The walled city of York stands where the rivers Ouse and Foss meet. Founded in 71AD by the Romans who called it Eboracum, the city was later captured by the Viking warlord Ivan the Boneless, who renamed it 'Jorvik'.
Today, the North Yorkshire city boasts a splendid Minster, a Castle and a host of attractions including the National Railway Museum and the Jorvik Viking Centre, complete with historical smells. A network of narrow, cobbled medieval streets known as 'The Shambles' lends York much character.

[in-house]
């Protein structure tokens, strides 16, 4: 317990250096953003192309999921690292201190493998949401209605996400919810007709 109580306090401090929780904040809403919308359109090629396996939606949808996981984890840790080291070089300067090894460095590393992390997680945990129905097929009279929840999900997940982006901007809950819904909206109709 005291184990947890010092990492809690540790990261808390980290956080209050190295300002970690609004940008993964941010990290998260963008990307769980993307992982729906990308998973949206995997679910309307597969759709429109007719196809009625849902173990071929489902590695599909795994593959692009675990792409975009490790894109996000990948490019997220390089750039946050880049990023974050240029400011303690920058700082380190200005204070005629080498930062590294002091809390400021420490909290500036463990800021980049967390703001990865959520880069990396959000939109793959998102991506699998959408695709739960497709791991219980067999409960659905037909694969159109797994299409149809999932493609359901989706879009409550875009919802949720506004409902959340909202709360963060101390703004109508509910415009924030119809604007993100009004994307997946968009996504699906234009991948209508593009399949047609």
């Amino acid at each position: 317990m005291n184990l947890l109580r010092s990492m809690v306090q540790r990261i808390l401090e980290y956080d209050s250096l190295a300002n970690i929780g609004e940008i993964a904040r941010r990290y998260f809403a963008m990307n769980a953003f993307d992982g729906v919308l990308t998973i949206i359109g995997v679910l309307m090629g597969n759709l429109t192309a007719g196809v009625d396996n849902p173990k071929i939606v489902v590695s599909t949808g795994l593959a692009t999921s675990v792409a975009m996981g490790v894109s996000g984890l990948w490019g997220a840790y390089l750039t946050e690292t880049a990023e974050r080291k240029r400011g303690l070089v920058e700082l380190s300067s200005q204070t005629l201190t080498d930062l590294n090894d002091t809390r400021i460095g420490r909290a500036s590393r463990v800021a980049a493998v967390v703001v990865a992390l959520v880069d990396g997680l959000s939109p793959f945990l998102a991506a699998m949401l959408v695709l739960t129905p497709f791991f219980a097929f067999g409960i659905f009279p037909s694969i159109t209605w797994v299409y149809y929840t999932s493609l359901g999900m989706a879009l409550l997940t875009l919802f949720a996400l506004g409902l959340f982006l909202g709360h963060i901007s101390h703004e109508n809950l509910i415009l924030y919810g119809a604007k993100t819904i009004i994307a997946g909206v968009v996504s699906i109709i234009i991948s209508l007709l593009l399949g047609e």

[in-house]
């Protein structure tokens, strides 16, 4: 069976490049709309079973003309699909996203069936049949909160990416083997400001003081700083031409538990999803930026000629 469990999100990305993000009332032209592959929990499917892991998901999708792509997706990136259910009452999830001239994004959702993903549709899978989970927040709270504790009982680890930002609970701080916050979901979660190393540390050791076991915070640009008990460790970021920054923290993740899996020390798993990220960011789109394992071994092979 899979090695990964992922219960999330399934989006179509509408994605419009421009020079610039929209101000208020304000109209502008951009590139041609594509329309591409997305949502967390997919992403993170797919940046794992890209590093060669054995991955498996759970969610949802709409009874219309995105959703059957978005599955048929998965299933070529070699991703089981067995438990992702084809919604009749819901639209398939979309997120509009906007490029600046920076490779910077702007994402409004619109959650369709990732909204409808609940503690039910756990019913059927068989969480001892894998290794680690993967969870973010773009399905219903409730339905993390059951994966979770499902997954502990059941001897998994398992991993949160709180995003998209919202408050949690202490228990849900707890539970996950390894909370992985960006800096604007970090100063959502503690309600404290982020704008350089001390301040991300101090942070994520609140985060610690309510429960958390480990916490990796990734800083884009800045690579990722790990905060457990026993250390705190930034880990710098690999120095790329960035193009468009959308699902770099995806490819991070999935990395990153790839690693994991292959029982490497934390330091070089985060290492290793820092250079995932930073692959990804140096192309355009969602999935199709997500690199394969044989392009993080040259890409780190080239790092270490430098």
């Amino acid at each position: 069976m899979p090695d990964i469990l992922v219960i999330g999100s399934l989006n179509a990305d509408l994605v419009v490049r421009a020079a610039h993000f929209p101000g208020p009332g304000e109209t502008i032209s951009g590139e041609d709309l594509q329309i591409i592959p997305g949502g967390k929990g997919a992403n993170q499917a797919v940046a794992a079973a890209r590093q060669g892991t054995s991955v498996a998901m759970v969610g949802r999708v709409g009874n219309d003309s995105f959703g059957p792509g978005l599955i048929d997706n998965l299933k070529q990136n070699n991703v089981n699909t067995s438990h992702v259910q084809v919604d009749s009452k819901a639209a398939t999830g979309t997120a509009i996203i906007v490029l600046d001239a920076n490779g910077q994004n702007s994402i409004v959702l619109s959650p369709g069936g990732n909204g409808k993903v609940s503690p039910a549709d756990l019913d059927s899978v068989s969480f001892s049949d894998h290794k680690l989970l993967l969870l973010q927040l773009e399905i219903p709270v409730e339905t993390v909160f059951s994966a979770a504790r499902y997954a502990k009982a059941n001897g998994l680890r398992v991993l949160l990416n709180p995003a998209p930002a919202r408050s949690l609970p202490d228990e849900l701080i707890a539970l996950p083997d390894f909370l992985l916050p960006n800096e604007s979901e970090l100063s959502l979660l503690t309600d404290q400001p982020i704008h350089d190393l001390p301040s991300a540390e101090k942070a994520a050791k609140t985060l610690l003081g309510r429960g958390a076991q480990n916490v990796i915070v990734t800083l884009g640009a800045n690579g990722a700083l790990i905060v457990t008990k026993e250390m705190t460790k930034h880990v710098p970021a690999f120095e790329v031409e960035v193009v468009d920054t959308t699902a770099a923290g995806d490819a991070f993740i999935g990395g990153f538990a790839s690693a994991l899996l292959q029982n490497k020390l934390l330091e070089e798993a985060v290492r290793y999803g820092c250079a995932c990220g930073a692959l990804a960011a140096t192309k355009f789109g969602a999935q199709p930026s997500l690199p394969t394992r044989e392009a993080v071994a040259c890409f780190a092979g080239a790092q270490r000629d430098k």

York lies on the East Coast mainline and is just 2 hours from London by train. The M1 is 10 miles from the city centre and the M62 around 20 miles. Four international airports are a short drive away. York's park-and-ride bus service helps cut traffic to the city centre, where big-name stores jostle with chic boutiques, bars and cafés. Around 200,000 people live in York, over 15,000 of them students attending its world-class University.